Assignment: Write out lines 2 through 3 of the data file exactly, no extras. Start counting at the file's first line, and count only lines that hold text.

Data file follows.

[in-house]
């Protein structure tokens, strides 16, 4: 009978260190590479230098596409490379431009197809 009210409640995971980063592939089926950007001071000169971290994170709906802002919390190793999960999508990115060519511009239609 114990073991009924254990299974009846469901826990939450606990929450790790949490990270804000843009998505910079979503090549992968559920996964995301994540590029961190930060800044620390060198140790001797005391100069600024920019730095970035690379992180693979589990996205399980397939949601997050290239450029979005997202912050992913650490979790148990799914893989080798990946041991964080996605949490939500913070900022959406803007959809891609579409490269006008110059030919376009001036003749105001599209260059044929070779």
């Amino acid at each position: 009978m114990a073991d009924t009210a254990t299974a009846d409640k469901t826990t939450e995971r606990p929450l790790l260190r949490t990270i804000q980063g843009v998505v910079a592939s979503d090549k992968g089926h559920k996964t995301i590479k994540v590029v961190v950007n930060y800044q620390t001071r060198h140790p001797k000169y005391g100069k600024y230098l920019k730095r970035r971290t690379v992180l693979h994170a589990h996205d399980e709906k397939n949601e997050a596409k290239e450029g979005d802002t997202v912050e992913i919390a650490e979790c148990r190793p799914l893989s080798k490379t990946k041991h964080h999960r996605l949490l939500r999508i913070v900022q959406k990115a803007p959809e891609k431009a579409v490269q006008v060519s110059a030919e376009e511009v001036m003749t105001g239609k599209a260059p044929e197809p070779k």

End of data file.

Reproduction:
């Protein structure tokens, strides 16, 4: 009978260190590479230098596409490379431009197809 009210409640995971980063592939089926950007001071000169971290994170709906802002919390190793999960999508990115060519511009239609 114990073991009924254990299974009846469901826990939450606990929450790790949490990270804000843009998505910079979503090549992968559920996964995301994540590029961190930060800044620390060198140790001797005391100069600024920019730095970035690379992180693979589990996205399980397939949601997050290239450029979005997202912050992913650490979790148990799914893989080798990946041991964080996605949490939500913070900022959406803007959809891609579409490269006008110059030919376009001036003749105001599209260059044929070779």
């Amino acid at each position: 009978m114990a073991d009924t009210a254990t299974a009846d409640k469901t826990t939450e995971r606990p929450l790790l260190r949490t990270i804000q980063g843009v998505v910079a592939s979503d090549k992968g089926h559920k996964t995301i590479k994540v590029v961190v950007n930060y800044q620390t001071r060198h140790p001797k000169y005391g100069k600024y230098l920019k730095r970035r971290t690379v992180l693979h994170a589990h996205d399980e709906k397939n949601e997050a596409k290239e450029g979005d802002t997202v912050e992913i919390a650490e979790c148990r190793p799914l893989s080798k490379t990946k041991h964080h999960r996605l949490l939500r999508i913070v900022q959406k990115a803007p959809e891609k431009a579409v490269q006008v060519s110059a030919e376009e511009v001036m003749t105001g239609k599209a260059p044929e197809p070779k």